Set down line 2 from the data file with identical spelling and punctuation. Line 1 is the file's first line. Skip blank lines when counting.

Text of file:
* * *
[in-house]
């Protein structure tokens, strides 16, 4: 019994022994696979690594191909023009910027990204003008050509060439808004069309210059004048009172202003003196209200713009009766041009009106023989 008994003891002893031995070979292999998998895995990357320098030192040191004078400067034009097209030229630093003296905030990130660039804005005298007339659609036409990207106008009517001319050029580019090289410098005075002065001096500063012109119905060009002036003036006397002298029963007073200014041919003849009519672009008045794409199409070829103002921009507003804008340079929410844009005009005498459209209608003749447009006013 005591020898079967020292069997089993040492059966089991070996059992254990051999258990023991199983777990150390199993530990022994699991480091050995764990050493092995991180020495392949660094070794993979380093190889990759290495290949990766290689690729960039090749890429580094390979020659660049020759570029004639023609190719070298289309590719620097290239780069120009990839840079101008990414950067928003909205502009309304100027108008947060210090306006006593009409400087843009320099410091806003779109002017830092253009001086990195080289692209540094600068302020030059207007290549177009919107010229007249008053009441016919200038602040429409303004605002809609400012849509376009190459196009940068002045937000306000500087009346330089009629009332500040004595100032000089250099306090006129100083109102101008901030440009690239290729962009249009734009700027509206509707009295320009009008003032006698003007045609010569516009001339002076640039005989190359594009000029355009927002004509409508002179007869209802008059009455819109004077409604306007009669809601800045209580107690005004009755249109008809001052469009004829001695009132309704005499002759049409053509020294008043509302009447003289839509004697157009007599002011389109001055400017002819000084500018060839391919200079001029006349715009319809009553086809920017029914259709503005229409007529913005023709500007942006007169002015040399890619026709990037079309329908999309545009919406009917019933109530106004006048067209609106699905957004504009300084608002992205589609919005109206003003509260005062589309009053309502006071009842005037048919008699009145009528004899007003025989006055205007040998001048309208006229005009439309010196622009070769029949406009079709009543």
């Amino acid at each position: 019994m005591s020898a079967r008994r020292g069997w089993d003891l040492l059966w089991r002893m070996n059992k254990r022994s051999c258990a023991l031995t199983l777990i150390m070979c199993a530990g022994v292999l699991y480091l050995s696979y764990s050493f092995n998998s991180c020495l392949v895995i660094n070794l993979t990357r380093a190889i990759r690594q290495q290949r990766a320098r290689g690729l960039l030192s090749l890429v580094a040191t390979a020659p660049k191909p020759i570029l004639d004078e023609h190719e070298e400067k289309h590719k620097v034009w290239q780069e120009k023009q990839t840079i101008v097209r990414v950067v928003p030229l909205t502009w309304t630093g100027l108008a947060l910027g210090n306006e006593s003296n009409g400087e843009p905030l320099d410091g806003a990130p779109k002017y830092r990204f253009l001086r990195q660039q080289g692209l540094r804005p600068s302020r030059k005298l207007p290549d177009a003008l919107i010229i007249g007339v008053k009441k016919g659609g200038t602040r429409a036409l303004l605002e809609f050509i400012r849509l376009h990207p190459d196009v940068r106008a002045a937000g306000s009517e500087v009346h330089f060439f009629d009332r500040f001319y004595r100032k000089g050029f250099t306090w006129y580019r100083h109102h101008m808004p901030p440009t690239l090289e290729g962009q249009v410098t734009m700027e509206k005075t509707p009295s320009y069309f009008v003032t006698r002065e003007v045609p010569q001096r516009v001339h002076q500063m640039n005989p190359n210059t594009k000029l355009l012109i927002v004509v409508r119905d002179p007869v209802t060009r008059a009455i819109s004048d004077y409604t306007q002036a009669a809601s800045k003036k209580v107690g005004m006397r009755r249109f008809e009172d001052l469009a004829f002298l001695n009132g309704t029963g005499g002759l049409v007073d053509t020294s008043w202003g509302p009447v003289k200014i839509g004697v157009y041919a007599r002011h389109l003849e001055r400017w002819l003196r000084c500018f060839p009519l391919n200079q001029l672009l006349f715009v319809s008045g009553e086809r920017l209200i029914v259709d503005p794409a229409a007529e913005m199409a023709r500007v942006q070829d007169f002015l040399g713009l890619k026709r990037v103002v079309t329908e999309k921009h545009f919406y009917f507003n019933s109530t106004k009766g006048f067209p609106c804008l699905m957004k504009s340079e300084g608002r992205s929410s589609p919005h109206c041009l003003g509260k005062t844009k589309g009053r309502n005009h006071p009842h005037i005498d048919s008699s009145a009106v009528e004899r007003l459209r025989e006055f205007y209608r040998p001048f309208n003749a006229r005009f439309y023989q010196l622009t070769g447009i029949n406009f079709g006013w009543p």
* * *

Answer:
């Protein structure tokens, strides 16, 4: 019994022994696979690594191909023009910027990204003008050509060439808004069309210059004048009172202003003196209200713009009766041009009106023989 008994003891002893031995070979292999998998895995990357320098030192040191004078400067034009097209030229630093003296905030990130660039804005005298007339659609036409990207106008009517001319050029580019090289410098005075002065001096500063012109119905060009002036003036006397002298029963007073200014041919003849009519672009008045794409199409070829103002921009507003804008340079929410844009005009005498459209209608003749447009006013 005591020898079967020292069997089993040492059966089991070996059992254990051999258990023991199983777990150390199993530990022994699991480091050995764990050493092995991180020495392949660094070794993979380093190889990759290495290949990766290689690729960039090749890429580094390979020659660049020759570029004639023609190719070298289309590719620097290239780069120009990839840079101008990414950067928003909205502009309304100027108008947060210090306006006593009409400087843009320099410091806003779109002017830092253009001086990195080289692209540094600068302020030059207007290549177009919107010229007249008053009441016919200038602040429409303004605002809609400012849509376009190459196009940068002045937000306000500087009346330089009629009332500040004595100032000089250099306090006129100083109102101008901030440009690239290729962009249009734009700027509206509707009295320009009008003032006698003007045609010569516009001339002076640039005989190359594009000029355009927002004509409508002179007869209802008059009455819109004077409604306007009669809601800045209580107690005004009755249109008809001052469009004829001695009132309704005499002759049409053509020294008043509302009447003289839509004697157009007599002011389109001055400017002819000084500018060839391919200079001029006349715009319809009553086809920017029914259709503005229409007529913005023709500007942006007169002015040399890619026709990037079309329908999309545009919406009917019933109530106004006048067209609106699905957004504009300084608002992205589609919005109206003003509260005062589309009053309502006071009842005037048919008699009145009528004899007003025989006055205007040998001048309208006229005009439309010196622009070769029949406009079709009543």